The MX5 is gone, but not forgotten.
The replacement is a pleasant machine. It drives well, is extremely comfortable, and some of its characteristics (gearshift and road manners) remind me of the MX5.
It's a whole lot easier for a septuagenarian to access, and I don't have to make agonising decisions about preserving its value by not driving it in the rain, and keeping the kilometres low
I thought I knew a bit about Mazdas, but this car has provided a few surprises. Despite the smaller Mazdas having a bad reputation for road noise, I haven't found it a problem. Perhaps the tyres (almost new Michelins) help.
Whilst the seats feel hard and basic, I can drive long distances without developing the dreaded numb bum syndrome.
Seats folded, it can shift a surprising amount of kit, as I discovered when helping my daughter shift her gear after her return from the UK. It also will accomodate a road bike, as my son discovered.
|Existing audio. Works well, but way too many buttons.|
These things come equipped with a good amount of tech, (GPS, bluetooth, voice activated calls) but I am replacing the stock audio setup with a touch screen with all the bells and whistles. The new audio won't do anything the old one wouldn't do by pairing it with a phone, but it's less fiddly and Apple Carplay is a good thing.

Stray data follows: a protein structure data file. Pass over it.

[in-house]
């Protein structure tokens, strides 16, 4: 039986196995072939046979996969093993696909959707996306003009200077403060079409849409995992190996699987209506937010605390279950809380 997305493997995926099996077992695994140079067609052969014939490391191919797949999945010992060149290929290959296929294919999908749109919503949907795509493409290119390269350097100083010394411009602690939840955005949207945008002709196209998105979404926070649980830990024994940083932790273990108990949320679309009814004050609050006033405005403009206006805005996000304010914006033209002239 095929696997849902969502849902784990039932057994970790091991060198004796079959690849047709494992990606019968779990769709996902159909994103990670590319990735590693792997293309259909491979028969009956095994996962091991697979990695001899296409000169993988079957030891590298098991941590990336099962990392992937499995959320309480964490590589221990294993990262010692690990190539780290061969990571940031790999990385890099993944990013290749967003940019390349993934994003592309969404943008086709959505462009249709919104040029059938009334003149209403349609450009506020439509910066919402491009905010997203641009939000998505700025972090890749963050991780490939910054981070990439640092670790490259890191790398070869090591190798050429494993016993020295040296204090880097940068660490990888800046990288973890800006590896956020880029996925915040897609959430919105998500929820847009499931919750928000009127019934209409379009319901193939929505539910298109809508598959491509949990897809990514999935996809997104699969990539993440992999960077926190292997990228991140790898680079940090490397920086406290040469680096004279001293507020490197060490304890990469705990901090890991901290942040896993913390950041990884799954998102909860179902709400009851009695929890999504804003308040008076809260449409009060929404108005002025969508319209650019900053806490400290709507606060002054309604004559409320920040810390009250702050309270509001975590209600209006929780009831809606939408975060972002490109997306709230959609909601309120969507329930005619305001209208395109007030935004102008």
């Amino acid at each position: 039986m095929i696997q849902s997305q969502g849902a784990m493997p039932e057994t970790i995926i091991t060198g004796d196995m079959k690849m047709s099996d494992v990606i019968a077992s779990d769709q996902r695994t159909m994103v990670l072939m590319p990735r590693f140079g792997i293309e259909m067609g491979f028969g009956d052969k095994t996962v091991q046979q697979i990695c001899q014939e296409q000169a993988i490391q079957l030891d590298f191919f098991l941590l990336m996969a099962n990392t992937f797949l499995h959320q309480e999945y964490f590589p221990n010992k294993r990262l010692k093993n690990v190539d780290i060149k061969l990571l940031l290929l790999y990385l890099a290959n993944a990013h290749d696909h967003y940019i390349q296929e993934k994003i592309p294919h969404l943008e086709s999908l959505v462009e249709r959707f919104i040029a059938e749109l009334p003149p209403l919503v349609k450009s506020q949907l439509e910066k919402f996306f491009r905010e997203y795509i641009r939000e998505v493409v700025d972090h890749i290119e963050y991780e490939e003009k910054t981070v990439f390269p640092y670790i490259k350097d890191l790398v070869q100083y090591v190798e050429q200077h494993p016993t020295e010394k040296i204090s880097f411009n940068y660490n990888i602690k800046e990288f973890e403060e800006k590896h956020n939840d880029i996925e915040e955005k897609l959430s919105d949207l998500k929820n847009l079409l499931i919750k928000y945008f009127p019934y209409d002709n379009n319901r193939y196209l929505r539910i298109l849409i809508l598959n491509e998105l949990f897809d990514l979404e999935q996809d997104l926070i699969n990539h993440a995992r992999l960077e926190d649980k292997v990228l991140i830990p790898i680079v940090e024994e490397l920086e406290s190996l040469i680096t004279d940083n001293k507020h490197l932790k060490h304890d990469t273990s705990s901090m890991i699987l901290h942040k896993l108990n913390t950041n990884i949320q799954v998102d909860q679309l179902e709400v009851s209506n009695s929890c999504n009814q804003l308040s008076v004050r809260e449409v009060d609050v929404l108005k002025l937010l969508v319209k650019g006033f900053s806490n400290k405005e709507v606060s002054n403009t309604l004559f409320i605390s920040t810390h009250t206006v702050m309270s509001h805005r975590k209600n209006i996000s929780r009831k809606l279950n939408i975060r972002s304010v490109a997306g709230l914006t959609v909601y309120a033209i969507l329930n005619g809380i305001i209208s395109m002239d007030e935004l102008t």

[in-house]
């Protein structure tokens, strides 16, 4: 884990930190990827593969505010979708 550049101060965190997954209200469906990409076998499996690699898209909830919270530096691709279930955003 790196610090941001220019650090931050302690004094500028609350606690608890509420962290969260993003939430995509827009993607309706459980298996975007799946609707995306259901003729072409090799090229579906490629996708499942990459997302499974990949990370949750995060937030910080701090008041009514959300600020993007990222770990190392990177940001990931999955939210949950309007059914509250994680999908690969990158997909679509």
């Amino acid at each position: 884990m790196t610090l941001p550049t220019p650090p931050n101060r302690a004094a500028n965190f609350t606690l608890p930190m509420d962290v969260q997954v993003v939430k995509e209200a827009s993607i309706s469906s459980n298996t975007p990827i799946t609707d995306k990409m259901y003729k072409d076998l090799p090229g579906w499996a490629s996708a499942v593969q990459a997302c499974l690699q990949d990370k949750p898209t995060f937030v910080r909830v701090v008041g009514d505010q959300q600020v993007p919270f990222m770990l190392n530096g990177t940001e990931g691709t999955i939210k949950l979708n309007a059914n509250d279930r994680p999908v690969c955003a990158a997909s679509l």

And with this car, I no longer am a worshipper on the "keep it original" altar. It's quite liberating.
It's mechanically very sound, although one problem with buying sight unseen is that unbeknownst to me prior to purchase, the paint had a few nasty surprises. Previous owner must have owned a cat which had fun climbing all over it and leaving minute scratches in the clearcoat.
I've removed some of them, but others are still noticeable under some light conditions.
Next post I'll review the new audio kit.